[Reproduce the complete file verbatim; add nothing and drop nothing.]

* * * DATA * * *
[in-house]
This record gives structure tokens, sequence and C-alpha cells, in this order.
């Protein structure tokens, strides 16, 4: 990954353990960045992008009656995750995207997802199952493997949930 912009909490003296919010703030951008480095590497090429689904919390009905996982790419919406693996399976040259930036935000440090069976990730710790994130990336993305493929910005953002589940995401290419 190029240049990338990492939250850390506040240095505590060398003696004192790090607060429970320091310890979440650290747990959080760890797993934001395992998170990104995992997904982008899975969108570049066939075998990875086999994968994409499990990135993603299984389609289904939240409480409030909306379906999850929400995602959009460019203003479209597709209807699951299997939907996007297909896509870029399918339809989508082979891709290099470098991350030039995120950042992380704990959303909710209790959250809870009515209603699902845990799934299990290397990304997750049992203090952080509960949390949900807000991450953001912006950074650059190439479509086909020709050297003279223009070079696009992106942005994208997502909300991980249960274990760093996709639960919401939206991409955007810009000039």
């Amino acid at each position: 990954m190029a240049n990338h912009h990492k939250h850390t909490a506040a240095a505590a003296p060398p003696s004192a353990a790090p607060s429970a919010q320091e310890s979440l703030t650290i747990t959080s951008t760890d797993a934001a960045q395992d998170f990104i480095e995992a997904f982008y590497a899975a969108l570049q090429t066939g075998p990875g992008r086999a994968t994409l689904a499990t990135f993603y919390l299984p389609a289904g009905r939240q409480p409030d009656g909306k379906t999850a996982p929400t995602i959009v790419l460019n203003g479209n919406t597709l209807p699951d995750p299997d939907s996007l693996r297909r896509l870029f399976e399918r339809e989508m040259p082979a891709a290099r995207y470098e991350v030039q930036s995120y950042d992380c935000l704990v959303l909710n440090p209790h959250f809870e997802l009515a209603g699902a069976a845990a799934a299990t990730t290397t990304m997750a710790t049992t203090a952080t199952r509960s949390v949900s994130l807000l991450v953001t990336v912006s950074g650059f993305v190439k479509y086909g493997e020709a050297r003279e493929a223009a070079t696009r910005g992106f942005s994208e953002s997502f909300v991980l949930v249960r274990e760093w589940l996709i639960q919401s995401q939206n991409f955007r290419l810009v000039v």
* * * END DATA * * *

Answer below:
[in-house]
This record gives structure tokens, sequence and C-alpha cells, in this order.
């Protein structure tokens, strides 16, 4: 990954353990960045992008009656995750995207997802199952493997949930 912009909490003296919010703030951008480095590497090429689904919390009905996982790419919406693996399976040259930036935000440090069976990730710790994130990336993305493929910005953002589940995401290419 190029240049990338990492939250850390506040240095505590060398003696004192790090607060429970320091310890979440650290747990959080760890797993934001395992998170990104995992997904982008899975969108570049066939075998990875086999994968994409499990990135993603299984389609289904939240409480409030909306379906999850929400995602959009460019203003479209597709209807699951299997939907996007297909896509870029399918339809989508082979891709290099470098991350030039995120950042992380704990959303909710209790959250809870009515209603699902845990799934299990290397990304997750049992203090952080509960949390949900807000991450953001912006950074650059190439479509086909020709050297003279223009070079696009992106942005994208997502909300991980249960274990760093996709639960919401939206991409955007810009000039």
């Amino acid at each position: 990954m190029a240049n990338h912009h990492k939250h850390t909490a506040a240095a505590a003296p060398p003696s004192a353990a790090p607060s429970a919010q320091e310890s979440l703030t650290i747990t959080s951008t760890d797993a934001a960045q395992d998170f990104i480095e995992a997904f982008y590497a899975a969108l570049q090429t066939g075998p990875g992008r086999a994968t994409l689904a499990t990135f993603y919390l299984p389609a289904g009905r939240q409480p409030d009656g909306k379906t999850a996982p929400t995602i959009v790419l460019n203003g479209n919406t597709l209807p699951d995750p299997d939907s996007l693996r297909r896509l870029f399976e399918r339809e989508m040259p082979a891709a290099r995207y470098e991350v030039q930036s995120y950042d992380c935000l704990v959303l909710n440090p209790h959250f809870e997802l009515a209603g699902a069976a845990a799934a299990t990730t290397t990304m997750a710790t049992t203090a952080t199952r509960s949390v949900s994130l807000l991450v953001t990336v912006s950074g650059f993305v190439k479509y086909g493997e020709a050297r003279e493929a223009a070079t696009r910005g992106f942005s994208e953002s997502f909300v991980l949930v249960r274990e760093w589940l996709i639960q919401s995401q939206n991409f955007r290419l810009v000039v």